Album Remarks & Appraisals:
UK reissue of the 1970 debut album for the British Folk act compared to Fairport Convention. Divided between traditional Folk covers ('The Great Silkie' is the best) and Tobias Boshell originals, Gardens Of Jane Delawney remains a fine album on par with Fairport Convention, Pentangle and Steeleye Span albums of the era. Oddly enough, main songwriter Boshell eventually joined Kiki Dee's band and wrote her biggest hit, the oft-covered 'I've Got The Music In Me'! Nine tracks including 'Nothing Special', 'Lady Margaret' and 'She Moved Through The Fair'. Sony/BMG.
The Wire (p.42) - "Humphris's earnest choirgirl vocals inhabit a shaded arboretum whose formality places it beyond time."
Mojo (Publisher) (p.126) - 5 stars out of 5 -- "[They combined] extended psychedelic rock jams and traditional ballads with energy and unbridled enthusiasm."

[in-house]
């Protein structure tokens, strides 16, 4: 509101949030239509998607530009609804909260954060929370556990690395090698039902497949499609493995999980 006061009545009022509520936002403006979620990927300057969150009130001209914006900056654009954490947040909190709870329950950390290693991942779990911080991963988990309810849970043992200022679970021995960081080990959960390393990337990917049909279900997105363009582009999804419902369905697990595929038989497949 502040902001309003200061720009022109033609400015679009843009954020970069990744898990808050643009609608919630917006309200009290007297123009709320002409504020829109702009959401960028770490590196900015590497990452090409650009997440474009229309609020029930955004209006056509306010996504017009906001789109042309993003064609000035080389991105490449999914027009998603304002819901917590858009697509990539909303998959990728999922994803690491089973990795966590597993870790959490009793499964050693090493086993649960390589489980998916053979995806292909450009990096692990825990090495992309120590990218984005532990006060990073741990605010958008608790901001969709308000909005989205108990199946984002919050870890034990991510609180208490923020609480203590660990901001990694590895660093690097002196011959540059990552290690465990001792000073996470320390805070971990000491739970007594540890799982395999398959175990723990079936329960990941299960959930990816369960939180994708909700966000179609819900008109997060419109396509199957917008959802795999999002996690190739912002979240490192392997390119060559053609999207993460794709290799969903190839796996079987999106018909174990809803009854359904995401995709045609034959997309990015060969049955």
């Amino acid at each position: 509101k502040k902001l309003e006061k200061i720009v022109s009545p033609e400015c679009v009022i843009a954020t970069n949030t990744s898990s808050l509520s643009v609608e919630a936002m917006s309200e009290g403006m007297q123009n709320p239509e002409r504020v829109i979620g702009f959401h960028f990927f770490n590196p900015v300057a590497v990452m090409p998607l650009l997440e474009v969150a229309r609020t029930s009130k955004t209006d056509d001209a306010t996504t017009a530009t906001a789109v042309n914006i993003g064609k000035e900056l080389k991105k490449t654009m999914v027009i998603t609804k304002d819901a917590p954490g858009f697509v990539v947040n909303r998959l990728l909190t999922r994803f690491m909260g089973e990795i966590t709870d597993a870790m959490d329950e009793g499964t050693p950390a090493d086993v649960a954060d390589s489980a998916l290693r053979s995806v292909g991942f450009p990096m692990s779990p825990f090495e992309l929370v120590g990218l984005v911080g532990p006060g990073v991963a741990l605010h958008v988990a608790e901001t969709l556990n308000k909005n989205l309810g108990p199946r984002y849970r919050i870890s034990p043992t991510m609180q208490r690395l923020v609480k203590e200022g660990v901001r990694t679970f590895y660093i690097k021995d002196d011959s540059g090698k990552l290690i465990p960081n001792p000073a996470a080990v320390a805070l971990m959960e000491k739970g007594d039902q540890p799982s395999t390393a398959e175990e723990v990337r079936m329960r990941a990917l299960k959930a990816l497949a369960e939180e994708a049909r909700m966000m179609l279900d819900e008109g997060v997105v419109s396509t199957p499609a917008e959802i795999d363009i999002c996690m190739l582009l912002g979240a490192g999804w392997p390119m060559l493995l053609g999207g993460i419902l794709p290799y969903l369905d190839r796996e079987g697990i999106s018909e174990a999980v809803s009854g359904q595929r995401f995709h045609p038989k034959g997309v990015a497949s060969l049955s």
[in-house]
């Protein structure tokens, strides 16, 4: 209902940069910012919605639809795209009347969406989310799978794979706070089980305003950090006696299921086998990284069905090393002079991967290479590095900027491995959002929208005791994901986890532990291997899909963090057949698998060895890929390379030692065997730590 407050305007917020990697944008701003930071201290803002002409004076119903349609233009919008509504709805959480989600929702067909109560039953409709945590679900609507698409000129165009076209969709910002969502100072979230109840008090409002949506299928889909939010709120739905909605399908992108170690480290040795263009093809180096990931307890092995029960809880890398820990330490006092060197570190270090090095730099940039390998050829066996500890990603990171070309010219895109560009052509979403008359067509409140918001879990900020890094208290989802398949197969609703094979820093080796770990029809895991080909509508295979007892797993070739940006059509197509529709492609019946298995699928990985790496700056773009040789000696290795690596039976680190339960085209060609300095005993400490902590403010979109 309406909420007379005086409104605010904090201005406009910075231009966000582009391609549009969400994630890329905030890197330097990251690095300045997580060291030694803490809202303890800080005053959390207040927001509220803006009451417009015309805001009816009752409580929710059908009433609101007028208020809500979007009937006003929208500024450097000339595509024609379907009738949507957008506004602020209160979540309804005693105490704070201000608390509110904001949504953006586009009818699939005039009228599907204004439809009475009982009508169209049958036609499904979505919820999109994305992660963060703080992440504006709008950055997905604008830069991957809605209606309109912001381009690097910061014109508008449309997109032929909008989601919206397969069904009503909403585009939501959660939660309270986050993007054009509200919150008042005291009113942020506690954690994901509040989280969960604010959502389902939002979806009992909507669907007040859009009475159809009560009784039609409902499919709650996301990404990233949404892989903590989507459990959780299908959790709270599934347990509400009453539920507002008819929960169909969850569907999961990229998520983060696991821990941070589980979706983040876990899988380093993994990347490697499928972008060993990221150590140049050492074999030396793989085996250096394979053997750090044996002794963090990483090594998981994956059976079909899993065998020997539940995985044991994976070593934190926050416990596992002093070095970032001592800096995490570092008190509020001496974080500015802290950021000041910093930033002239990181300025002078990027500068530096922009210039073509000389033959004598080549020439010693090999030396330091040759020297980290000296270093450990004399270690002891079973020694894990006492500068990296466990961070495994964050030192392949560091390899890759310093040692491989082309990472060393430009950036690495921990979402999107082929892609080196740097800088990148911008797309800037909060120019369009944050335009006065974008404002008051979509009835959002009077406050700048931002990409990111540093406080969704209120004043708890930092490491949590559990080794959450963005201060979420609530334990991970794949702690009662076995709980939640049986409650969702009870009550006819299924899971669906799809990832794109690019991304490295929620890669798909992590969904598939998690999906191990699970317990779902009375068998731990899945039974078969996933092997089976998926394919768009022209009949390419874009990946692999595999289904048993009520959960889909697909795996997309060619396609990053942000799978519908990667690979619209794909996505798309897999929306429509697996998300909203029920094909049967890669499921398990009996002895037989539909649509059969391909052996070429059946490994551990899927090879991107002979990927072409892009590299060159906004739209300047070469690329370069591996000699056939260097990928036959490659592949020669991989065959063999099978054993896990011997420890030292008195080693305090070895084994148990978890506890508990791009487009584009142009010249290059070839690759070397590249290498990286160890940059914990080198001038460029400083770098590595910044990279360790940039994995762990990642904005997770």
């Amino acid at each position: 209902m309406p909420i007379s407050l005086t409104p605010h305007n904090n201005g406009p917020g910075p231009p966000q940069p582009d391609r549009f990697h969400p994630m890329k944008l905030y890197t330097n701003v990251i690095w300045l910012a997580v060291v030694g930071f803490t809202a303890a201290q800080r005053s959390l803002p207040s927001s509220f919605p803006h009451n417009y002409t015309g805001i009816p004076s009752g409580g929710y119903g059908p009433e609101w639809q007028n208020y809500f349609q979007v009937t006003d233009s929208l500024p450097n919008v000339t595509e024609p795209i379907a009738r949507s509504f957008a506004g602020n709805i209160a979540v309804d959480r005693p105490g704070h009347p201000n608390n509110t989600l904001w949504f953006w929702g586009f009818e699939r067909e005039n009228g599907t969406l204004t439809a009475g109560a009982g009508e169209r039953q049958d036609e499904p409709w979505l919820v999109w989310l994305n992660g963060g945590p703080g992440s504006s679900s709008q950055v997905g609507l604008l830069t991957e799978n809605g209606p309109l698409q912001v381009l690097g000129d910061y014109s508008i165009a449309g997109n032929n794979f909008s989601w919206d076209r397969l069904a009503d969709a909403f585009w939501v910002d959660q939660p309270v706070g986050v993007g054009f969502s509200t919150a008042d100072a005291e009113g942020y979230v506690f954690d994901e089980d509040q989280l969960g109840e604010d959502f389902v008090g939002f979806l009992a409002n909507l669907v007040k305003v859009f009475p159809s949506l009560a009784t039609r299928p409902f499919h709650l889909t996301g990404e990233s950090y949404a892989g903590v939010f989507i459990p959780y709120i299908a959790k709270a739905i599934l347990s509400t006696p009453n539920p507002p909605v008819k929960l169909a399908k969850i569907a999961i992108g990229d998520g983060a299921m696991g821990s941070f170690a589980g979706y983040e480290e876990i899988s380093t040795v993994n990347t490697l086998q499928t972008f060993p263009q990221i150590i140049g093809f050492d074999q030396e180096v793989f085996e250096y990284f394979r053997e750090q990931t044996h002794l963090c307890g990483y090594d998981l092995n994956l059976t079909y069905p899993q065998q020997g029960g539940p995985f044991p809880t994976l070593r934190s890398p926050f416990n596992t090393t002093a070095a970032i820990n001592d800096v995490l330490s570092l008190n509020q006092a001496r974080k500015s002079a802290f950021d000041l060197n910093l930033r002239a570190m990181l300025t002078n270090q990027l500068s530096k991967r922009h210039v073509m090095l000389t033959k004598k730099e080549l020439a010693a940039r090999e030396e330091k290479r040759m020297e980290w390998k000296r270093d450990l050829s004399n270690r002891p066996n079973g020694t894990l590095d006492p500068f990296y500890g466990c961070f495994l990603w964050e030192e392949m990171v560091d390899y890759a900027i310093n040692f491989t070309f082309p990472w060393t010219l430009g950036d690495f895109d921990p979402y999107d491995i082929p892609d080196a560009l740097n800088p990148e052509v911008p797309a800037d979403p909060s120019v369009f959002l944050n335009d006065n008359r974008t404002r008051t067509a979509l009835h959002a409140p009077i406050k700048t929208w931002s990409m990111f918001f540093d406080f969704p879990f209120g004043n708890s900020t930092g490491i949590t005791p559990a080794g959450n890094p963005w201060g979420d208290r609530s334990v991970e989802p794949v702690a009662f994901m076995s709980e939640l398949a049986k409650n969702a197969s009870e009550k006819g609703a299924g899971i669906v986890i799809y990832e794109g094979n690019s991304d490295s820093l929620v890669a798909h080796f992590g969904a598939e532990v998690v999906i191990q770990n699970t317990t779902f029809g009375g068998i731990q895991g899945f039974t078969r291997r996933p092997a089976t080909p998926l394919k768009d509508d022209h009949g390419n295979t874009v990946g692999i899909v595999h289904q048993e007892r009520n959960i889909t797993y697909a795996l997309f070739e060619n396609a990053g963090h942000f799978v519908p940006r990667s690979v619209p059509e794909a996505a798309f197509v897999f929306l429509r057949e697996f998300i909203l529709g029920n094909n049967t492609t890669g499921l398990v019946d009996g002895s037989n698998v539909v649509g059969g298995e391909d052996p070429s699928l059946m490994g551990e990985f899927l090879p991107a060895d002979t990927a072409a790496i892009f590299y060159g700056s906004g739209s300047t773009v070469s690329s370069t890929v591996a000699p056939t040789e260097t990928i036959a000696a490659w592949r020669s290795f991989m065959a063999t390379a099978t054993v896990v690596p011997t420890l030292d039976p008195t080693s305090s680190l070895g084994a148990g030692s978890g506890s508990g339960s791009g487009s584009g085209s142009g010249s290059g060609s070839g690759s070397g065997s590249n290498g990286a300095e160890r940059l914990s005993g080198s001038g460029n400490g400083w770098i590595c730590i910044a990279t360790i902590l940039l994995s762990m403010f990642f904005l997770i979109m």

Mojo (Publisher) (6/01, pp.152-3) - "...Oscillates between burlesque prog noodling and divine acoustic simplicity, often in the same song. When it works...it's worth the asking price alone."
Record Collector (magazine) (p.95) - 4 stars out of 5 -- "The title track is as close to perfection as they ever got, with Celia Humphries' dark, magical voice soaring over a lilting harpsichord and picked-string backdrop to sublime effect."
Divided about half-and-half between traditional folk covers ("The Great Silkie" is the best) and Tobias Boshell originals, this is very much in the mainstream of 1970 British folk-rock. But the material is often plain, and the arrangements simply too drawn-out, even bombastic at times. The band takes on Fairport head-to-head on "She Moved Thro' the Fair" (sung by Sandy Denny on Fairport's second LP) and loses. The title track, though, is their best song, an atypically light piece for acoustic guitar and harpsichord that has a beautifully haunting melody. ~ Richie Unterberger